Everyone knows the feeling at some point… Your sock and underwear supply is running dangerously low and you just can’t put it off any longer. So, off I went last night to the nearest Laundromat – a fantastic spot on Somerville Avenue that has Wi-Fi and free drying!
Eventually, after some mumbling and grumbling, I had all my clothes in washers and I began to stare at the soapy colors going round and round. My grouchiness quickly disappeared when I suddenly remembered a children’s book my mother read to us.
A Pocket for Corduroy recounts the misadventures of a curious teddy bear. After seeing how his owner, Lisa, wears pants with pockets, Corduroy is determined to find cloth at the Laundromat to make his pocket. He is left behind at closing time, gets into some mischief overnight, and is reunited with Lisa the next morning. And, of course, Corduroy gets a pocket to hold a name card, just in case he gets lost again!
After reminiscing about my own teddy bear – which my mother obviously sewed a pocket on to – I wondered whether the author was inspired during her own trip to the Laundromat. It would make sense, I suppose, but who else found similar inspiration?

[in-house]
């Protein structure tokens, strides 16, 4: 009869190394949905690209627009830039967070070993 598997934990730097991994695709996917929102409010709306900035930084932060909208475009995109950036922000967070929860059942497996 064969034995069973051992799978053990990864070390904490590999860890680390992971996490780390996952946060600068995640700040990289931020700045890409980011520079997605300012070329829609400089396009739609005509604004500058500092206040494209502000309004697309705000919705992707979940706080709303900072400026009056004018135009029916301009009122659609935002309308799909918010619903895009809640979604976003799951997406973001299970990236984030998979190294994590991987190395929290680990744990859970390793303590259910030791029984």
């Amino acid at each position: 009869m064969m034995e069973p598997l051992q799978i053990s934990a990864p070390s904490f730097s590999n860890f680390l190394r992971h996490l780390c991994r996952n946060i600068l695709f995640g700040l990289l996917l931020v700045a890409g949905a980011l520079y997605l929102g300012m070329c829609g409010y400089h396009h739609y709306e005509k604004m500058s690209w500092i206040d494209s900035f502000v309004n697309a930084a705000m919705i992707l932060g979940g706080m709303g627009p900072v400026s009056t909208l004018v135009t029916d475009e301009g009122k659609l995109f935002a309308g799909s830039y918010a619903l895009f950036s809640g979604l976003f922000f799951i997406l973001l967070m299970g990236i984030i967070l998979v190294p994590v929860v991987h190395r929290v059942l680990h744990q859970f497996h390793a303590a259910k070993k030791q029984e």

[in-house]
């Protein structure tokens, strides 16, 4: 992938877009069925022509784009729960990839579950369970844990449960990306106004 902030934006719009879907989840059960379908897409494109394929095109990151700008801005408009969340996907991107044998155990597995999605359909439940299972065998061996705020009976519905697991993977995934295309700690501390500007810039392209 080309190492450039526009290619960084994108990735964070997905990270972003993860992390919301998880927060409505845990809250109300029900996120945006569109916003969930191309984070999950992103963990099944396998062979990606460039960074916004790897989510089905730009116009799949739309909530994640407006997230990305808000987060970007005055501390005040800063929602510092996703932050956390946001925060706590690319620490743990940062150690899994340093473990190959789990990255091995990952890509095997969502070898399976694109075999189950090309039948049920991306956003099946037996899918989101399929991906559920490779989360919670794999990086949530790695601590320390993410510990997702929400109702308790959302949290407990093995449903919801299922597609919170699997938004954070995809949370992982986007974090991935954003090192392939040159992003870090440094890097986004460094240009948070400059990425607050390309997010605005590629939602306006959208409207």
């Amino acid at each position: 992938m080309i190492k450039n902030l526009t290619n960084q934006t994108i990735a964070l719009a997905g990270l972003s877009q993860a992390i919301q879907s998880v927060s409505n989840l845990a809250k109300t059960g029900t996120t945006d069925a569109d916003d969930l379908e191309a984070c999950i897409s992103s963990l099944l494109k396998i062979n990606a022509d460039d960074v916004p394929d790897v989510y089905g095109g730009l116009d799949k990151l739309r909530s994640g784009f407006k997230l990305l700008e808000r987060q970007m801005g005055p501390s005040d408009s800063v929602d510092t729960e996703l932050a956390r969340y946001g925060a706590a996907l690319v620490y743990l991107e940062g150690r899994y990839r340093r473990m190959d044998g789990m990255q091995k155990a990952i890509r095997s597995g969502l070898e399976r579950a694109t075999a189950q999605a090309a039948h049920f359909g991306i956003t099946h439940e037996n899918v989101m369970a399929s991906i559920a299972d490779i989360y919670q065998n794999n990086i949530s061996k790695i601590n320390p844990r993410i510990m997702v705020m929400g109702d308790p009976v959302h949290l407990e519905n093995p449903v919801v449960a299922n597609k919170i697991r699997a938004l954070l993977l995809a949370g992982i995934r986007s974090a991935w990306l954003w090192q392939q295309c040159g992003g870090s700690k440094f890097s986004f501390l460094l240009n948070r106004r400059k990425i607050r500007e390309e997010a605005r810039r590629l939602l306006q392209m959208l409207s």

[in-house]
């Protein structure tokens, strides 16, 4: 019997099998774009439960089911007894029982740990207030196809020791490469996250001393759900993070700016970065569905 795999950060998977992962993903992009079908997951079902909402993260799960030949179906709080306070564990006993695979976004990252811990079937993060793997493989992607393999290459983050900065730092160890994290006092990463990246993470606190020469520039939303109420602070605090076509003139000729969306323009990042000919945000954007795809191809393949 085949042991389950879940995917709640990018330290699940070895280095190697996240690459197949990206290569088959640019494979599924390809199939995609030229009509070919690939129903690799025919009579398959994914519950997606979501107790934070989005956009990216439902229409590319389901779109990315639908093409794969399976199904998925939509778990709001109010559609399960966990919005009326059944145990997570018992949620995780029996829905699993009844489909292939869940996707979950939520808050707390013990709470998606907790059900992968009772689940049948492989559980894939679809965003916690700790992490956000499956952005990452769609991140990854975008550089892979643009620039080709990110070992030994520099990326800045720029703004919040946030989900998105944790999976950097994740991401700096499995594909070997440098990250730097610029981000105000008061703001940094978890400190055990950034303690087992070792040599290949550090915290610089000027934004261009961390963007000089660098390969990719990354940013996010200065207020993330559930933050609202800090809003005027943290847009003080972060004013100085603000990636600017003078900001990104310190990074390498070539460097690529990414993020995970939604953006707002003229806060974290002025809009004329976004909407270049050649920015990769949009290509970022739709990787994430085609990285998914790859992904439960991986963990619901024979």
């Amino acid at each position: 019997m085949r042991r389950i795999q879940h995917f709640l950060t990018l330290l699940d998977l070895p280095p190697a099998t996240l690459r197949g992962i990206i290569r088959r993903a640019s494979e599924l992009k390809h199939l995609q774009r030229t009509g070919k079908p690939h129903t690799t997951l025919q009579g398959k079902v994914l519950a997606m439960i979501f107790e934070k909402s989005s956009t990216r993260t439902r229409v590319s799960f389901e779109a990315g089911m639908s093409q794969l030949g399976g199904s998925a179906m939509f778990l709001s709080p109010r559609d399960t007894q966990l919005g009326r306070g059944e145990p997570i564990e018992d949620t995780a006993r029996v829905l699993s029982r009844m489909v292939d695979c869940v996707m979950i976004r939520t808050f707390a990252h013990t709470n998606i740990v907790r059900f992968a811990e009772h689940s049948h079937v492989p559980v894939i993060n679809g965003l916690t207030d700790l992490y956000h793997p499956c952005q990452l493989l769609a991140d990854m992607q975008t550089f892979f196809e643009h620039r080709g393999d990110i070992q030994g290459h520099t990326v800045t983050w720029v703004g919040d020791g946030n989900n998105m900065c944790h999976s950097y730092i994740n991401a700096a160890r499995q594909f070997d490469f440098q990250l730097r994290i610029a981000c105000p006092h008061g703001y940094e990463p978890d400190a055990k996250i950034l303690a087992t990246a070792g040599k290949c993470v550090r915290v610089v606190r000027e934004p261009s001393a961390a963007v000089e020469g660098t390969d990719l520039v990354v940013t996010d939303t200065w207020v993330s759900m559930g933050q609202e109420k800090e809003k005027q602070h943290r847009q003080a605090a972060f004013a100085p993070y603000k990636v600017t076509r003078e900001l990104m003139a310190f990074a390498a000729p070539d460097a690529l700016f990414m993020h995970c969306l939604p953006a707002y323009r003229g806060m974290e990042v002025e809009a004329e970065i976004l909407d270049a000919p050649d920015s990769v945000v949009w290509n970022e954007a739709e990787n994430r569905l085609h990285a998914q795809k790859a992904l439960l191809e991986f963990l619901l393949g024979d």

Don’t ask me why, but my first instinct was to Google, “TED Talks laundry.” Sure enough, a global health expert and data analyst, Hans Rosling, spoke in 2010 about the washing machine being the greatest invention of the industrial revolution.
Rosling’s quirky lecture was derived from his own experience, as well as a tremendous amount of research and data. He explained global energy consumption, the factions of the population who have access to washer machines, and how economic growth and electricity can ”turn a boring wash-day into an intellectual day of reading.” He specifically mentions how women were freed from the laborious task of hand washing clothes to pursue new goals – Rosling’s mother could now read to her children, educate them, and teach herself English.
Moral of the story: find somewhere to inspire your “Corduroy…”
Or, just appreciate your washing machine!